DUNCAN B. M. EMRICH, Chief. Folklore Section.

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  • 71 A. 1. BAILE DE LAS TURAS (Dance of the Flutes)

    Played by :people of the village of San Miguel who were brought to Barquisimeto for the special purpose of performing this music. Recorded at Barquisimeto, Lara, December 24, 1940.

    Like their forefathers, the descendants of the Ayama and Gayo Indians in the villages of San Miguel and Bobare, Lata, still hold at harvest time a beautiful ceremony.

    When the corn is "jojoto," that is, still green but already showing signs of ripening, usually in August or the beginning of September, the Dance of the Flutes is presented, to the tune of reed flutes (generally called turas), of deer-skulls (cadw8), from which the. sound emerges by Blowing through the occipital hole, and of sacred maracas.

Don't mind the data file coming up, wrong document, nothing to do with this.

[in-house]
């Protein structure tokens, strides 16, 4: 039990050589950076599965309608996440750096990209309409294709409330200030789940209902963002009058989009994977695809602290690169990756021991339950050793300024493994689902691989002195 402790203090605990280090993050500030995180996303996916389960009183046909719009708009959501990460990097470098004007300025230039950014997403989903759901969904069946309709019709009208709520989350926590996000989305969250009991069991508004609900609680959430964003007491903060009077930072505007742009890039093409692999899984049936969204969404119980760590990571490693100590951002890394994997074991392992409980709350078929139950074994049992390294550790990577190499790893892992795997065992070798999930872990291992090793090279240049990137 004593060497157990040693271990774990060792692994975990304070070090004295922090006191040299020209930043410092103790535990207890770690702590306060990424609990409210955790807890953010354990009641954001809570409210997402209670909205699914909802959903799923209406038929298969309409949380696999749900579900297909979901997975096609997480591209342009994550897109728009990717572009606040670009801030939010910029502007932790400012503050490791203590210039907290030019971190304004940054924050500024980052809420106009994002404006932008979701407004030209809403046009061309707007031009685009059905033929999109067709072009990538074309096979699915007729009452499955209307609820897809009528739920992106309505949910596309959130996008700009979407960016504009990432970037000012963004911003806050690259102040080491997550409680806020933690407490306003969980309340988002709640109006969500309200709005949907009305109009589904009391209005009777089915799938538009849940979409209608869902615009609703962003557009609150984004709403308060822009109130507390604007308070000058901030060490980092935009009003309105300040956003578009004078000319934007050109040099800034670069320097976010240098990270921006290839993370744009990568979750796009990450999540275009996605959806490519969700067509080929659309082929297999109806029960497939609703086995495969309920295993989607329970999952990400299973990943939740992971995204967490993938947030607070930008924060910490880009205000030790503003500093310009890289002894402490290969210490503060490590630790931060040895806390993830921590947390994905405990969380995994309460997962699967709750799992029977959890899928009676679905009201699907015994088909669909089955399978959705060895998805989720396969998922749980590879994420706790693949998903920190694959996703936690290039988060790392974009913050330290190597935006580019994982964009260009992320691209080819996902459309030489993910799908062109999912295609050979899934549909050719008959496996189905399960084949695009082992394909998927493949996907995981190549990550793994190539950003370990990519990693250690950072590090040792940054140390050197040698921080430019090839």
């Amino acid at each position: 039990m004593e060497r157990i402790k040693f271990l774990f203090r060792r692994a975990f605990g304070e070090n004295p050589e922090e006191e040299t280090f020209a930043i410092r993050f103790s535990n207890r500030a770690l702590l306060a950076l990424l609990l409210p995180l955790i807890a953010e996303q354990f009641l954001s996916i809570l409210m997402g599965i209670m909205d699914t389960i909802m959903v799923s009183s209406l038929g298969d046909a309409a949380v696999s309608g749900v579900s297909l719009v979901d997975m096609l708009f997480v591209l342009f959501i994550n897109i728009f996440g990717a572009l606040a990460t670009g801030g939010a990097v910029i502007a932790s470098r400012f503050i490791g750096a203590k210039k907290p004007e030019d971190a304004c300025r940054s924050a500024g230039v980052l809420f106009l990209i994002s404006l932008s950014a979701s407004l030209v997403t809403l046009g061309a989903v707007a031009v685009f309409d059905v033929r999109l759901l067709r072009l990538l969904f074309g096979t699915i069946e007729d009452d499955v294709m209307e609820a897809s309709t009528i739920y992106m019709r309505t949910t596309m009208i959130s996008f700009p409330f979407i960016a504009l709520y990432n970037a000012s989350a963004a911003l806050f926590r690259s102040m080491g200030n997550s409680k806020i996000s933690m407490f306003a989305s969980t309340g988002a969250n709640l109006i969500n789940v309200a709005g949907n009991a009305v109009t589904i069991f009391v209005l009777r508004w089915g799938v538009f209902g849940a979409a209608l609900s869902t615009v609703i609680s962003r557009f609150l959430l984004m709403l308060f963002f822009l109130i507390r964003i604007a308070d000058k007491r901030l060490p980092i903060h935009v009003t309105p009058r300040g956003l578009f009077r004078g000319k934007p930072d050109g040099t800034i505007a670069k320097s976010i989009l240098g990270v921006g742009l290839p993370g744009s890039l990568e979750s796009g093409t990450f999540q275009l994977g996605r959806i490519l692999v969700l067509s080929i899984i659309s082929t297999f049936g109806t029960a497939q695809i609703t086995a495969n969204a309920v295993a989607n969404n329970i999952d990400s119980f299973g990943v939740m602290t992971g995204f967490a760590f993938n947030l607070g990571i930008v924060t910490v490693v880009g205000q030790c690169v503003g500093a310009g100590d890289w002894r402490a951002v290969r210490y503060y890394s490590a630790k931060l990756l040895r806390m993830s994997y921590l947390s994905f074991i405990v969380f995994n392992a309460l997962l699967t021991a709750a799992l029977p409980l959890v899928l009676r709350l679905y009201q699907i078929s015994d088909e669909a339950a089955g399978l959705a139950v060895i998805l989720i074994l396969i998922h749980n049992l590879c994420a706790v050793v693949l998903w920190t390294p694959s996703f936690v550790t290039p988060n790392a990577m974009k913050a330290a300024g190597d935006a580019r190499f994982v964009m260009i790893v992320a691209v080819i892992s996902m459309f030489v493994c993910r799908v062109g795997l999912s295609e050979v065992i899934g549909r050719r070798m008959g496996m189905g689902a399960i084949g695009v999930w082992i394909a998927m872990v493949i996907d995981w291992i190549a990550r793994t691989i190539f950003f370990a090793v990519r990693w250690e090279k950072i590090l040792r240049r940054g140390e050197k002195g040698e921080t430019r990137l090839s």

When the corn is tender, it is time to dance the Dance of the Flutes, with the idea of expressing gratitude to Nature for the rains which made the harvest abundant. This also offers an occasion to ask the gods for peace and plenty and to elect the new overseers "who should reign in a civil period, from harvest to harvest."

    The ceremonial of the Dance of the Flutes is described in a curious pamphlet published in 1890 by the publishing house EI Comercio, at Coro, Falcon, under the title: "Reglamento de la Tum en Quebrada llonda." Even to this day, the country-people who dance the Flute Dance are guided by this curious document, which is jealously guarded by the Oacique (mayor) of the village.

    This ceremony, moreover, has a politico-religious character. The Dance of the Flutes is divided into two parts: the Dance of